Why this silence on organised anti-Hindu violence in Bangladesh?
Reports began trickling out of Bangladesh this spring about an anti-Hindu violence in the heart of its capital carried out in three stages: March 30, April 17, and April 29. A community of approximately 400 Hindus was reportedly going about its business when “hundreds of Muslims” suddenly descended on them and demanded they quit the homes where they and their families had lived for the past 150 years. Witnesses also report that police watched passively while attackers beat residents and destroyed a Hindu temple.
And although every Hindu, as well as the international community, should have reacted with horror and outrage, neither did.
The Bangladeshi Government denied that any such thing happened, and local police captain Tofazzal Hossain declared, “No demolition of temple occurred. There was no temple there, only a few idols.” Yet, sources for the charge — Global Human Rights Defence at The Hague and the Bangladesh Hindu, Buddhist, Christian Unity Council, as well as several local human rights groups and newspapers — are highly credible, prompting our two-month investigation that confirms something terrible did occur, even if not exactly as described by initial reports.
For while not all 400 Hindus were made homeless, a significant number were, which is tragic enough, especially since many remain so months later. Nor has the Bangladeshi Government even bothered to deny that Hindus were beaten, some religious desecration occurred, or that police were present during the attacks. We also confirmed that the area attacked was located directly behind the Sutrapur Police Station in Dhaka and the Shiv Mandir only about 18 m from it; yet, the police did nothing to stop its destruction.
This is not about one terrible event, but about a system of legalised ethnic cleansing that has proceeded non-stop for decades and which places every one of Bangladesh’s 13,000,000-15,000,000 Hindus at risk. For despite Government protestations to the contrary, normal legal protections are suspended for Hindus and other minorities in Bangladesh who are often subject to arbitrary actions by the Muslim majority.
Two Hindus, Jogesh Chandra and Taraknath Das, originally owned the land in Sutrapur. They migrated to India in 1947 but before doing so, gifted it to the remaining Hindus; most of them their former servants. A local Muslim, Mahbubur Rahman, tried for years to seize it but could not produce the necessary legal fiction. But after Rahman’s death, his brother and nephews determined to do what he could not because they were politically well-connected.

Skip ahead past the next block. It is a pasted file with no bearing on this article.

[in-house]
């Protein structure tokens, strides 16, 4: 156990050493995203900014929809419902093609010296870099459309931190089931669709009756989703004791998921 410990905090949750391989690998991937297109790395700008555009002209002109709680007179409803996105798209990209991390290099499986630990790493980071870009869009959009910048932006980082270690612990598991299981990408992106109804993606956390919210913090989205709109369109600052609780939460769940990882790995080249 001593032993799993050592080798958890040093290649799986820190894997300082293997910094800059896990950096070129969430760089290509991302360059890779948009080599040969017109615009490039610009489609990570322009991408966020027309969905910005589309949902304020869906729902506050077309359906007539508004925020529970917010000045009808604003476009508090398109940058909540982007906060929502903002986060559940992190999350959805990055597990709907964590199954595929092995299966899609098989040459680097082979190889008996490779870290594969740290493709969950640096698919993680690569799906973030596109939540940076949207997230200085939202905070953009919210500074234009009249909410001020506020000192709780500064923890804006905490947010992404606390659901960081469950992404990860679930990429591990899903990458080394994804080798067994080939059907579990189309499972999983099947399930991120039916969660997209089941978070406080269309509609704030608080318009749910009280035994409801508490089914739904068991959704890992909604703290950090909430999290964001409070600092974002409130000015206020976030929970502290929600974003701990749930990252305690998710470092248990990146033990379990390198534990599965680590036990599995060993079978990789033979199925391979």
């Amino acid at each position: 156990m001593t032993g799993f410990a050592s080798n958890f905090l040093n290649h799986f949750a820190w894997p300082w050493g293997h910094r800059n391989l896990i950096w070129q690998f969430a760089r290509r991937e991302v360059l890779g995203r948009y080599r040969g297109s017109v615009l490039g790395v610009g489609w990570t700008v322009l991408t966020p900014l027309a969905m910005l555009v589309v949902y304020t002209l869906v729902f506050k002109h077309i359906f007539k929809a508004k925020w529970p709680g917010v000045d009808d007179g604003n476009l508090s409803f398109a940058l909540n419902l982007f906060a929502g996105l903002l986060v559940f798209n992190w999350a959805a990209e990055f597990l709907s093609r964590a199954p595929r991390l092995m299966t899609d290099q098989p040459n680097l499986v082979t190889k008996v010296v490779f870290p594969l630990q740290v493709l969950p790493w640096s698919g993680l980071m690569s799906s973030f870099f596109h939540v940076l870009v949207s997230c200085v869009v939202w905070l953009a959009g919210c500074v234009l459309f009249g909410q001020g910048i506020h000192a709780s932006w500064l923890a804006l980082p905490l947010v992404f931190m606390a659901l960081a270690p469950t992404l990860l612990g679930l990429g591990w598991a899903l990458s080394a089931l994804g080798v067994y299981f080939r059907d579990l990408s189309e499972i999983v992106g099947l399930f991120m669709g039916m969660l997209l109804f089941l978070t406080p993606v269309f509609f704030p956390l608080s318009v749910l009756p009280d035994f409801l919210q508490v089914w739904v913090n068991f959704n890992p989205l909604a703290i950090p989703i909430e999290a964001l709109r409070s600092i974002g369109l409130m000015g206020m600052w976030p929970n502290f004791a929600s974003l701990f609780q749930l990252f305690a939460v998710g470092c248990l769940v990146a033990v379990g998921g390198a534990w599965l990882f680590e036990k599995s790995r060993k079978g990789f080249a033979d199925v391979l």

They used their position to prevail upon police to demand written proof of ownership from the Hindus, which all parties knew they could not provide given their impoverished state and the nature of partition-era transactions. Nevertheless, that was all the Government needed to secretly void the Hindus’ title using Bangladesh’s Vested Property Act. This empowers the Government to declare any ‘non-Muslim’ land vested once its ownership is questioned, no mater how flimsy the pretext, and award it to any Muslim who then can seize it, as was done in Sutrapur.
Next, the police refused to pursue any prosecution in the matter, even though at least three separate crimes were committed: Land seizure, beatings, and religious destruction. The GHRD and other groups have lodged formal protests and brought the matter to Dhaka’s Metropolitan Police Commissioner, but he also “refused to take any action against the perpetrators of crime,” according to GHRD’s Jenny Lundstrom.
Nor did the cover-up stop there. Mr Zakir Hossain, chief executive of local human rights group, Nagorik Uddyog, told me that his organisation appealed to the Bangladeshi Parliament and Awami League MP Shuranjit Sengupta, but neither he nor his party has taken any action. All of the Bangladeshi officials I contacted refused to comment on the incident.
It would appear that these enforcers of the law have become enforcers of lawlessness, abetting crimes against minorities and sending a message that Bangladesh is a country where the law gives Muslims preferential treatment even if it means ignoring elementary standards of justice.
This explains how Muslims have been able to seize 75 per cent of all Hindu-owned land in Bangladesh. It also means that the reduction of Hindus from almost 30 per cent of the population to nine per cent has been no accident but a deliberate process of ethnic cleansing, which if unchecked, will rid Bangladesh of its remaining Hindu population in our lifetime. And nobody seems to care; the world’s self-appointed human rights arbiters remain shamefully silent.
Meanwhile, dozens of Hindu victims from Sutrapur, including mothers and their children, remain homeless. The lucky ones are flopping in different slums each night, but for others, as one victim put it, “We are now passing a miserable life with no home and very little to eat.”
Perhaps Americans and Europeans will think of her the next time they purchase a garment labelled, “Made in Bangladesh.”
The writer campaigns for minority rights in Bangladesh